Tomorrow: When Yesterday is Hard to Forget

in 43rd Cairo International Film Festival

by Jihane Bougrine

Ghodwa (which translates as “tomorrow” in English) is a movie of his time, a Tunisian story whose social and human aspects have universal appeal. In his feature debut, Tunisian writer-director Dhafer L’Abidine offers a diagnostic drama of modern urban solitude, of mental and physical discomfort, after a revolution that ended before it even began. A touching piece.

The feature directing debut of Tunisian actor Dhafer L’Abidine transcends its limitations through acute and emotional character observation, brilliant directorial control, and a strong and intense performance. Throughout the film, the director remains true to the development of his original intention and to the consequences of a blurry, violent past whose scars still hurt. This decision results in deeply melancholic and emotional scenes that will linger long after watching this human piece of work. 

When the yesterday stays tomorrow

Habib is an emotional man. From the beginning of the movie, we feel that something is wrong. His son, Ahmed, a young and brilliant student, is always scared about him. The emotional tension leads us to think that Habib has some mental issues, a traumatic past that he escape. But “Tomorrow” seems to be another day. They are waiting for this appointment with life, the rendezvous with fate. What is interesting about this movie is the method, the emotional approach and the psychological tension that makes us believe in the pain—that sadness of Habib, which the audience tries to understand step by step.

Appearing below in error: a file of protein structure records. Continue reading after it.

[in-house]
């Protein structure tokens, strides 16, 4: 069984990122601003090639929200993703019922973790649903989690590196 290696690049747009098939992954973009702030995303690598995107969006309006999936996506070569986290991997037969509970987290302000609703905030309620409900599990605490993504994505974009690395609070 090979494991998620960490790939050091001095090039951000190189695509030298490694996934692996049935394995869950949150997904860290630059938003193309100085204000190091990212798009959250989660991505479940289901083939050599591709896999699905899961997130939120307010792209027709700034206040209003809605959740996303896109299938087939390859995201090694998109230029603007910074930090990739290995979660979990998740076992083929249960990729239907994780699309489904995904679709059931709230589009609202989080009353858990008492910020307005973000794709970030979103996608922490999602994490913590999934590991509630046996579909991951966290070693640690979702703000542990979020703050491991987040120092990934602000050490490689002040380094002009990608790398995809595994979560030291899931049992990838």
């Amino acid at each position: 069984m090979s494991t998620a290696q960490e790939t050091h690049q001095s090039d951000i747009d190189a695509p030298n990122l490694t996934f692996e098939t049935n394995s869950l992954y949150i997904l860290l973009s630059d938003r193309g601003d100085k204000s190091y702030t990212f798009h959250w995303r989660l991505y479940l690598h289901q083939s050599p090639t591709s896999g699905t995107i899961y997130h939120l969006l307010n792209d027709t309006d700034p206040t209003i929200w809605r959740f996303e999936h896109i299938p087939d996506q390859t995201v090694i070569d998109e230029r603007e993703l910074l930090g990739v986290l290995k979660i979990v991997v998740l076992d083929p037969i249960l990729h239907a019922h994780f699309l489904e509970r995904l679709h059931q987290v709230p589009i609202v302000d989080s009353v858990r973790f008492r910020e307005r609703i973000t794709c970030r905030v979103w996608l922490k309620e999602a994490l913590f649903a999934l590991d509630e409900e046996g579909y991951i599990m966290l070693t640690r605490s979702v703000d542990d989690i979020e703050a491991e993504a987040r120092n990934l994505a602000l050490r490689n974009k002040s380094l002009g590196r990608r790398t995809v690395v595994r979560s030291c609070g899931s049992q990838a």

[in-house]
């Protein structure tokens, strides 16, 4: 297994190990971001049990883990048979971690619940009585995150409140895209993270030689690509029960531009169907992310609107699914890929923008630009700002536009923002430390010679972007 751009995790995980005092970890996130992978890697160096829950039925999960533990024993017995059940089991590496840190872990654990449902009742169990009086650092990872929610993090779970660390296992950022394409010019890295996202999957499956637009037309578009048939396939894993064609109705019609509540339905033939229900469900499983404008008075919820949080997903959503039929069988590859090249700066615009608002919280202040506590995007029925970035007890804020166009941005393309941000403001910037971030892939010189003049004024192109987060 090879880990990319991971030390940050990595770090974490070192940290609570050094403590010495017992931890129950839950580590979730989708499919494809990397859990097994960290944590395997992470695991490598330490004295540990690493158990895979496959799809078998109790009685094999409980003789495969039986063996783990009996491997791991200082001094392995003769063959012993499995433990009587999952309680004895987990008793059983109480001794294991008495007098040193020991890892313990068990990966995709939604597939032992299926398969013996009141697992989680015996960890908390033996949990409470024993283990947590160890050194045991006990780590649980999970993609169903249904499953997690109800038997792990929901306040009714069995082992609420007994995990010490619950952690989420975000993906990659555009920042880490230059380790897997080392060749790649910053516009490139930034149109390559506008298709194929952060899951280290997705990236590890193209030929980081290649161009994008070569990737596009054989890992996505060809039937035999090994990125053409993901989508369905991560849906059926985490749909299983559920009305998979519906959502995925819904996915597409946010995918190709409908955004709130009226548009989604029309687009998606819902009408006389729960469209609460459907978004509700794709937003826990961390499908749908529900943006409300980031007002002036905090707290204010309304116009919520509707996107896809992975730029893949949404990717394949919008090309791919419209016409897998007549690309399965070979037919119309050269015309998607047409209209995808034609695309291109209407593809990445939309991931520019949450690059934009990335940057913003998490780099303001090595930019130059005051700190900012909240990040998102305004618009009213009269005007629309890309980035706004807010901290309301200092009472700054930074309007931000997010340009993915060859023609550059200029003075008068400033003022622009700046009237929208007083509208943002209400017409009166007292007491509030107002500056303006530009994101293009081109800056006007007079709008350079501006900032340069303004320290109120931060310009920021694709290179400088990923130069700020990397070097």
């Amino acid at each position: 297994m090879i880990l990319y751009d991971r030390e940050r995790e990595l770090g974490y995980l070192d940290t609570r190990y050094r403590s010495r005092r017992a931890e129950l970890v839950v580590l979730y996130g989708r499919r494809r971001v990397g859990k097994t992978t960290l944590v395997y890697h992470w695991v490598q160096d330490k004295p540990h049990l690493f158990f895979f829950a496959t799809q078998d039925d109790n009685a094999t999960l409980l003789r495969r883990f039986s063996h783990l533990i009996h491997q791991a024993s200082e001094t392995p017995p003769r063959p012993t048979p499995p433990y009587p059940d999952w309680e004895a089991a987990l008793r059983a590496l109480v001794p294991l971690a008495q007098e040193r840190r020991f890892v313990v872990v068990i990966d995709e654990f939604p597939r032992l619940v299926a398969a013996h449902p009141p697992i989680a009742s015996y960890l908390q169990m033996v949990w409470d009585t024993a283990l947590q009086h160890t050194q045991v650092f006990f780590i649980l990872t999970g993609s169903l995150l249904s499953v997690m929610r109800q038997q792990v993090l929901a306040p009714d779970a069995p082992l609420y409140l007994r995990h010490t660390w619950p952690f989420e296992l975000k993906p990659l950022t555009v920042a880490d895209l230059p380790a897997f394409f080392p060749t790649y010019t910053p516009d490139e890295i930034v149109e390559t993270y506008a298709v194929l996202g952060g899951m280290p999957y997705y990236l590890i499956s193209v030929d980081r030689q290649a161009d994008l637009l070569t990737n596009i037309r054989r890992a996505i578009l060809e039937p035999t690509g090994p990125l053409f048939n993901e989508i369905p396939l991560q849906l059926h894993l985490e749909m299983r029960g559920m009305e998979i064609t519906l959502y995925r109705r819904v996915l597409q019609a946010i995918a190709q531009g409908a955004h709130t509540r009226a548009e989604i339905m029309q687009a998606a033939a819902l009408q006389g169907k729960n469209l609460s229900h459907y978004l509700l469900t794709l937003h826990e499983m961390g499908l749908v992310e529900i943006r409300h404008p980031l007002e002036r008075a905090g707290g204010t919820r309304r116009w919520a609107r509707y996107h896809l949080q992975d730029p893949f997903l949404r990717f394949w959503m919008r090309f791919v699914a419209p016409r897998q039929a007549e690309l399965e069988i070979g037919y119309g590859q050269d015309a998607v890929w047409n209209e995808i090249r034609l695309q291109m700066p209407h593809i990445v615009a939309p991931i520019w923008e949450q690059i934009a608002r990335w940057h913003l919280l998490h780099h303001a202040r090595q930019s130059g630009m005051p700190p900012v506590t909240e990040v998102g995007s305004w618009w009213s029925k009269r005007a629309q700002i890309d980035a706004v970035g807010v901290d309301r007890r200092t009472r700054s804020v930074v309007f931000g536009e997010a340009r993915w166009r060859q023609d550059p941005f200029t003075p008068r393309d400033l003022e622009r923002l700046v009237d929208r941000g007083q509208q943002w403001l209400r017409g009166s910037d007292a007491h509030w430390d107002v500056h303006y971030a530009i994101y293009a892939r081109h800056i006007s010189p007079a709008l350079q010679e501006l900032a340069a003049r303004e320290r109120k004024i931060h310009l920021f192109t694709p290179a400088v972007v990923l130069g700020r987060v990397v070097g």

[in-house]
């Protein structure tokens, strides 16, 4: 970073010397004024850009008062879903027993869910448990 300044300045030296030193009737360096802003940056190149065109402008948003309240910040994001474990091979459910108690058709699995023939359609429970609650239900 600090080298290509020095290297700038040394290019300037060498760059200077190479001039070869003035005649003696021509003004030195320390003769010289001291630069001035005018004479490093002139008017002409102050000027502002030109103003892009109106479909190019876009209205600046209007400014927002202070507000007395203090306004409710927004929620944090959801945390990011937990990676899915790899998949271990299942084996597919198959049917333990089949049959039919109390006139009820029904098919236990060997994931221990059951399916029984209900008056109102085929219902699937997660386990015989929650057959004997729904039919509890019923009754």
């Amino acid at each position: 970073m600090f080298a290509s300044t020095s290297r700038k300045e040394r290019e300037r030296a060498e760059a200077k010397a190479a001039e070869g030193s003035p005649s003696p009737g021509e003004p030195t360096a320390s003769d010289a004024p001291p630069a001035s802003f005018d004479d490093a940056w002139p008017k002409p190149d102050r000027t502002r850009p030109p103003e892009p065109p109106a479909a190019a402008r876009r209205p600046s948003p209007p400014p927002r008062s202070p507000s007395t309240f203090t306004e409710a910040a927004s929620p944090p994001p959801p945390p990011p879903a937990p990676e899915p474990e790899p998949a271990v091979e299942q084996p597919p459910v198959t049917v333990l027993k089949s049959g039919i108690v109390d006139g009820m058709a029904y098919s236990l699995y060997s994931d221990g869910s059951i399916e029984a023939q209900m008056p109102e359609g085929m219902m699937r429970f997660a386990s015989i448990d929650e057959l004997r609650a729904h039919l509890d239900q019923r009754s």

Father and son drama 

The relationship with the son is very interesting and gives the movie its emotional dimension. The traditional roles are totally reversed: The son is the father and the father is the son. Dhafer L’Abidine manages to create a beautiful connection between the young actor and himself. They are brought together after a struggle the father survived, a past that he doesn’t want to forget. Every day, he tries to escape from home to go to the court and talk nonsense about a revolution that happened years ago. “I always wanted to direct, but I wanted to find the right story. Ghodwa is a story that is very close to my heart, and that I feel strongly about. It’s a Tunisian story, but its social and human aspects have universal appeal,” said the director during a press conference in Cairo.

The director didn’t handle the story the way most filmmakers might, by separating characters or judging them. He just tried to follow them with his camera, follow their paths without saying a word, just feeling emotions. That makes the audience more connected and more conscious about the power of the trauma. Habib has trauma for sure, but what is it? The answers are given in a very subtle way during the film and we never lose sight of the action or the story. A strong piece, with an “easy” subject indeed, but the way it is told is interesting. The director also shares a Tunisian trauma that the world doesn’t know, the backstage of a revolution that hasn’t been told enough. Dhafer L’Abidine seems to be a strong director who knows how to tell important stories with grace and intensity, brilliant in in how much is left unsaid, yet clearly understood.

Jihane Bougrine
Edited by Robert Horton